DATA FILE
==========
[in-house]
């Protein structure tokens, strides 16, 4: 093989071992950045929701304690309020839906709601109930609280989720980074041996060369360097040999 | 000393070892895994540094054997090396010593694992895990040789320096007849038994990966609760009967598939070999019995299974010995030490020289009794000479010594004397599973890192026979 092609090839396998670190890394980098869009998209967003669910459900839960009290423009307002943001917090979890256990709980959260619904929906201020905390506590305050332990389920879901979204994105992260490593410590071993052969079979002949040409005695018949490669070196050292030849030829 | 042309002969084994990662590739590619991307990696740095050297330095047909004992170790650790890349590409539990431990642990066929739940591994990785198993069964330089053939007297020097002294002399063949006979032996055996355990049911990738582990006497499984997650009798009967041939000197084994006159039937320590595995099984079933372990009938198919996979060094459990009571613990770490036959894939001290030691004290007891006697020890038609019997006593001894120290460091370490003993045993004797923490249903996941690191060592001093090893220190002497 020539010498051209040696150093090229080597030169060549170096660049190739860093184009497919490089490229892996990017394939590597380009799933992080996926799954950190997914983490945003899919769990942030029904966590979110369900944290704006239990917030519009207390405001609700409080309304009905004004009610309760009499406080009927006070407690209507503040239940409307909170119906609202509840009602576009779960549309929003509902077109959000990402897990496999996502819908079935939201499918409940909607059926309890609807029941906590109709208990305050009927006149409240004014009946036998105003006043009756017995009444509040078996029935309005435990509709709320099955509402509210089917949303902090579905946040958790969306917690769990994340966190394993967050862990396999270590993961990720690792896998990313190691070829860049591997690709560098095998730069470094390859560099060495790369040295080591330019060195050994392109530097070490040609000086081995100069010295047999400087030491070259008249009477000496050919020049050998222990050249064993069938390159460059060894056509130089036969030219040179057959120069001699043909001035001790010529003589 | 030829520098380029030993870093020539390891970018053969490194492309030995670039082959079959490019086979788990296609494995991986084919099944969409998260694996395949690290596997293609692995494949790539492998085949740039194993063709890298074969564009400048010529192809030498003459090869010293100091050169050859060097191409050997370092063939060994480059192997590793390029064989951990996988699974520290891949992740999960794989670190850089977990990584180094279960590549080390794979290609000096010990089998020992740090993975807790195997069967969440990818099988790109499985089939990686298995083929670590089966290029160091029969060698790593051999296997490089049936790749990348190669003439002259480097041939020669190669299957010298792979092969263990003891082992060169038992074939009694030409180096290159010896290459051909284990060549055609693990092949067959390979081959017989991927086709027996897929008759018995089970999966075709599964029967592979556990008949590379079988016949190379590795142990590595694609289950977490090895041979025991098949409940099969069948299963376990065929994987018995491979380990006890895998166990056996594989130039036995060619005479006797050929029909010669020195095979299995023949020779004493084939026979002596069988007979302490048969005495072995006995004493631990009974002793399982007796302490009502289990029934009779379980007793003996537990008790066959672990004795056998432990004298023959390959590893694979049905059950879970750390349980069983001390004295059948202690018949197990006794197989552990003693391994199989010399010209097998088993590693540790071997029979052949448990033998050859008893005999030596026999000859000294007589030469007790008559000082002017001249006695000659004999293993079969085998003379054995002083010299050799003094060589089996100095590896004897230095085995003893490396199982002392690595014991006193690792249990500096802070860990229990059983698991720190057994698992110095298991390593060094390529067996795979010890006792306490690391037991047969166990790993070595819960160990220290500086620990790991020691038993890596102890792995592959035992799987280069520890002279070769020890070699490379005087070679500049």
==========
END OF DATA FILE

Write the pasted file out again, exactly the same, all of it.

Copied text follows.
[in-house]
């Protein structure tokens, strides 16, 4: 093989071992950045929701304690309020839906709601109930609280989720980074041996060369360097040999 | 000393070892895994540094054997090396010593694992895990040789320096007849038994990966609760009967598939070999019995299974010995030490020289009794000479010594004397599973890192026979 092609090839396998670190890394980098869009998209967003669910459900839960009290423009307002943001917090979890256990709980959260619904929906201020905390506590305050332990389920879901979204994105992260490593410590071993052969079979002949040409005695018949490669070196050292030849030829 | 042309002969084994990662590739590619991307990696740095050297330095047909004992170790650790890349590409539990431990642990066929739940591994990785198993069964330089053939007297020097002294002399063949006979032996055996355990049911990738582990006497499984997650009798009967041939000197084994006159039937320590595995099984079933372990009938198919996979060094459990009571613990770490036959894939001290030691004290007891006697020890038609019997006593001894120290460091370490003993045993004797923490249903996941690191060592001093090893220190002497 020539010498051209040696150093090229080597030169060549170096660049190739860093184009497919490089490229892996990017394939590597380009799933992080996926799954950190997914983490945003899919769990942030029904966590979110369900944290704006239990917030519009207390405001609700409080309304009905004004009610309760009499406080009927006070407690209507503040239940409307909170119906609202509840009602576009779960549309929003509902077109959000990402897990496999996502819908079935939201499918409940909607059926309890609807029941906590109709208990305050009927006149409240004014009946036998105003006043009756017995009444509040078996029935309005435990509709709320099955509402509210089917949303902090579905946040958790969306917690769990994340966190394993967050862990396999270590993961990720690792896998990313190691070829860049591997690709560098095998730069470094390859560099060495790369040295080591330019060195050994392109530097070490040609000086081995100069010295047999400087030491070259008249009477000496050919020049050998222990050249064993069938390159460059060894056509130089036969030219040179057959120069001699043909001035001790010529003589 | 030829520098380029030993870093020539390891970018053969490194492309030995670039082959079959490019086979788990296609494995991986084919099944969409998260694996395949690290596997293609692995494949790539492998085949740039194993063709890298074969564009400048010529192809030498003459090869010293100091050169050859060097191409050997370092063939060994480059192997590793390029064989951990996988699974520290891949992740999960794989670190850089977990990584180094279960590549080390794979290609000096010990089998020992740090993975807790195997069967969440990818099988790109499985089939990686298995083929670590089966290029160091029969060698790593051999296997490089049936790749990348190669003439002259480097041939020669190669299957010298792979092969263990003891082992060169038992074939009694030409180096290159010896290459051909284990060549055609693990092949067959390979081959017989991927086709027996897929008759018995089970999966075709599964029967592979556990008949590379079988016949190379590795142990590595694609289950977490090895041979025991098949409940099969069948299963376990065929994987018995491979380990006890895998166990056996594989130039036995060619005479006797050929029909010669020195095979299995023949020779004493084939026979002596069988007979302490048969005495072995006995004493631990009974002793399982007796302490009502289990029934009779379980007793003996537990008790066959672990004795056998432990004298023959390959590893694979049905059950879970750390349980069983001390004295059948202690018949197990006794197989552990003693391994199989010399010209097998088993590693540790071997029979052949448990033998050859008893005999030596026999000859000294007589030469007790008559000082002017001249006695000659004999293993079969085998003379054995002083010299050799003094060589089996100095590896004897230095085995003893490396199982002392690595014991006193690792249990500096802070860990229990059983698991720190057994698992110095298991390593060094390529067996795979010890006792306490690391037991047969166990790993070595819960160990220290500086620990790991020691038993890596102890792995592959035992799987280069520890002279070769020890070699490379005087070679500049």